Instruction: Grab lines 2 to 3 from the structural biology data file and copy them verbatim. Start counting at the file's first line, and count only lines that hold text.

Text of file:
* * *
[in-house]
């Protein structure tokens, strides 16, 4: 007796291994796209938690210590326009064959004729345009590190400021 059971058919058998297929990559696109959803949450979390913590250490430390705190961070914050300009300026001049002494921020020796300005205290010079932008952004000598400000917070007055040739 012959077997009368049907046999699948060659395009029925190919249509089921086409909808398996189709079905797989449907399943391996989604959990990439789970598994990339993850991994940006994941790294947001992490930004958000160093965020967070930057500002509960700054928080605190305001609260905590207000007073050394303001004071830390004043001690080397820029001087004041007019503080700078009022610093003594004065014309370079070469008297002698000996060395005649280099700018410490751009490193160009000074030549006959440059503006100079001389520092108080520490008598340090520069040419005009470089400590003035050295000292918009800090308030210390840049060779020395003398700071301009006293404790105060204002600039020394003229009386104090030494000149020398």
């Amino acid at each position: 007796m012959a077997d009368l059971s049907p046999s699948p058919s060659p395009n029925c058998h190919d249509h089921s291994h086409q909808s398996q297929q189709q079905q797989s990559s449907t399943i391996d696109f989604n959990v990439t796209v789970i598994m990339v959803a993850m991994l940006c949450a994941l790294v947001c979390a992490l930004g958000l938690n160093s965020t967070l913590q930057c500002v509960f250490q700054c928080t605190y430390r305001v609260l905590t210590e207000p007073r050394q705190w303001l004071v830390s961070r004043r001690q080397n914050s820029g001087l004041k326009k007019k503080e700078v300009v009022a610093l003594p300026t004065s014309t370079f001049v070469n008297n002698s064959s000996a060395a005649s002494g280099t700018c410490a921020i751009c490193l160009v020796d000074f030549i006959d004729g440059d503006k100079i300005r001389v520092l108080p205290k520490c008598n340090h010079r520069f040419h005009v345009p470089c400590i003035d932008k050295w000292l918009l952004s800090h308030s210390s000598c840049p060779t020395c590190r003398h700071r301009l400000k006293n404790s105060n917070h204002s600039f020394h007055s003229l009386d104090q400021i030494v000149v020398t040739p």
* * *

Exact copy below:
């Protein structure tokens, strides 16, 4: 007796291994796209938690210590326009064959004729345009590190400021 059971058919058998297929990559696109959803949450979390913590250490430390705190961070914050300009300026001049002494921020020796300005205290010079932008952004000598400000917070007055040739 012959077997009368049907046999699948060659395009029925190919249509089921086409909808398996189709079905797989449907399943391996989604959990990439789970598994990339993850991994940006994941790294947001992490930004958000160093965020967070930057500002509960700054928080605190305001609260905590207000007073050394303001004071830390004043001690080397820029001087004041007019503080700078009022610093003594004065014309370079070469008297002698000996060395005649280099700018410490751009490193160009000074030549006959440059503006100079001389520092108080520490008598340090520069040419005009470089400590003035050295000292918009800090308030210390840049060779020395003398700071301009006293404790105060204002600039020394003229009386104090030494000149020398």
């Amino acid at each position: 007796m012959a077997d009368l059971s049907p046999s699948p058919s060659p395009n029925c058998h190919d249509h089921s291994h086409q909808s398996q297929q189709q079905q797989s990559s449907t399943i391996d696109f989604n959990v990439t796209v789970i598994m990339v959803a993850m991994l940006c949450a994941l790294v947001c979390a992490l930004g958000l938690n160093s965020t967070l913590q930057c500002v509960f250490q700054c928080t605190y430390r305001v609260l905590t210590e207000p007073r050394q705190w303001l004071v830390s961070r004043r001690q080397n914050s820029g001087l004041k326009k007019k503080e700078v300009v009022a610093l003594p300026t004065s014309t370079f001049v070469n008297n002698s064959s000996a060395a005649s002494g280099t700018c410490a921020i751009c490193l160009v020796d000074f030549i006959d004729g440059d503006k100079i300005r001389v520092l108080p205290k520490c008598n340090h010079r520069f040419h005009v345009p470089c400590i003035d932008k050295w000292l918009l952004s800090h308030s210390s000598c840049p060779t020395c590190r003398h700071r301009l400000k006293n404790s105060n917070h204002s600039f020394h007055s003229l009386d104090q400021i030494v000149v020398t040739p």